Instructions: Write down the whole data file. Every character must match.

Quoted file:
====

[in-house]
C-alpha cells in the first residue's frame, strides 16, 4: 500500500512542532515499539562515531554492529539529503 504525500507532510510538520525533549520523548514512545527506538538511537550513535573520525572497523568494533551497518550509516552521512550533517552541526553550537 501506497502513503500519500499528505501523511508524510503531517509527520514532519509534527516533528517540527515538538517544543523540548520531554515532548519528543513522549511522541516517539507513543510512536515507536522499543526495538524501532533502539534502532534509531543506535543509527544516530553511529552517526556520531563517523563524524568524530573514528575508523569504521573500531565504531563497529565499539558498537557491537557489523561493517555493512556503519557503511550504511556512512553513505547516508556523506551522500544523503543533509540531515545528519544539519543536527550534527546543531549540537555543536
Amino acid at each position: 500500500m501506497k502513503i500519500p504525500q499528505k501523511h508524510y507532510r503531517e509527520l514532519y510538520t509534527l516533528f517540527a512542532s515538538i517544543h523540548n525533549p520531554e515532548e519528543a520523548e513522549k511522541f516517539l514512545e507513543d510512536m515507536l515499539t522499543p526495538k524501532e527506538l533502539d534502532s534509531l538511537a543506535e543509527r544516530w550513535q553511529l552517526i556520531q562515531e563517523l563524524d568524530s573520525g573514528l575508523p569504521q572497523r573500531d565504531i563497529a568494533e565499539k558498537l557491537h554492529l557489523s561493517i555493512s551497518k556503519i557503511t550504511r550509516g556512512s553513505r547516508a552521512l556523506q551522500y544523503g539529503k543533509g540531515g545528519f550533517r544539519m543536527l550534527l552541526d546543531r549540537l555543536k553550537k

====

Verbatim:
[in-house]
C-alpha cells in the first residue's frame, strides 16, 4: 500500500512542532515499539562515531554492529539529503 504525500507532510510538520525533549520523548514512545527506538538511537550513535573520525572497523568494533551497518550509516552521512550533517552541526553550537 501506497502513503500519500499528505501523511508524510503531517509527520514532519509534527516533528517540527515538538517544543523540548520531554515532548519528543513522549511522541516517539507513543510512536515507536522499543526495538524501532533502539534502532534509531543506535543509527544516530553511529552517526556520531563517523563524524568524530573514528575508523569504521573500531565504531563497529565499539558498537557491537557489523561493517555493512556503519557503511550504511556512512553513505547516508556523506551522500544523503543533509540531515545528519544539519543536527550534527546543531549540537555543536
Amino acid at each position: 500500500m501506497k502513503i500519500p504525500q499528505k501523511h508524510y507532510r503531517e509527520l514532519y510538520t509534527l516533528f517540527a512542532s515538538i517544543h523540548n525533549p520531554e515532548e519528543a520523548e513522549k511522541f516517539l514512545e507513543d510512536m515507536l515499539t522499543p526495538k524501532e527506538l533502539d534502532s534509531l538511537a543506535e543509527r544516530w550513535q553511529l552517526i556520531q562515531e563517523l563524524d568524530s573520525g573514528l575508523p569504521q572497523r573500531d565504531i563497529a568494533e565499539k558498537l557491537h554492529l557489523s561493517i555493512s551497518k556503519i557503511t550504511r550509516g556512512s553513505r547516508a552521512l556523506q551522500y544523503g539529503k543533509g540531515g545528519f550533517r544539519m543536527l550534527l552541526d546543531r549540537l555543536k553550537k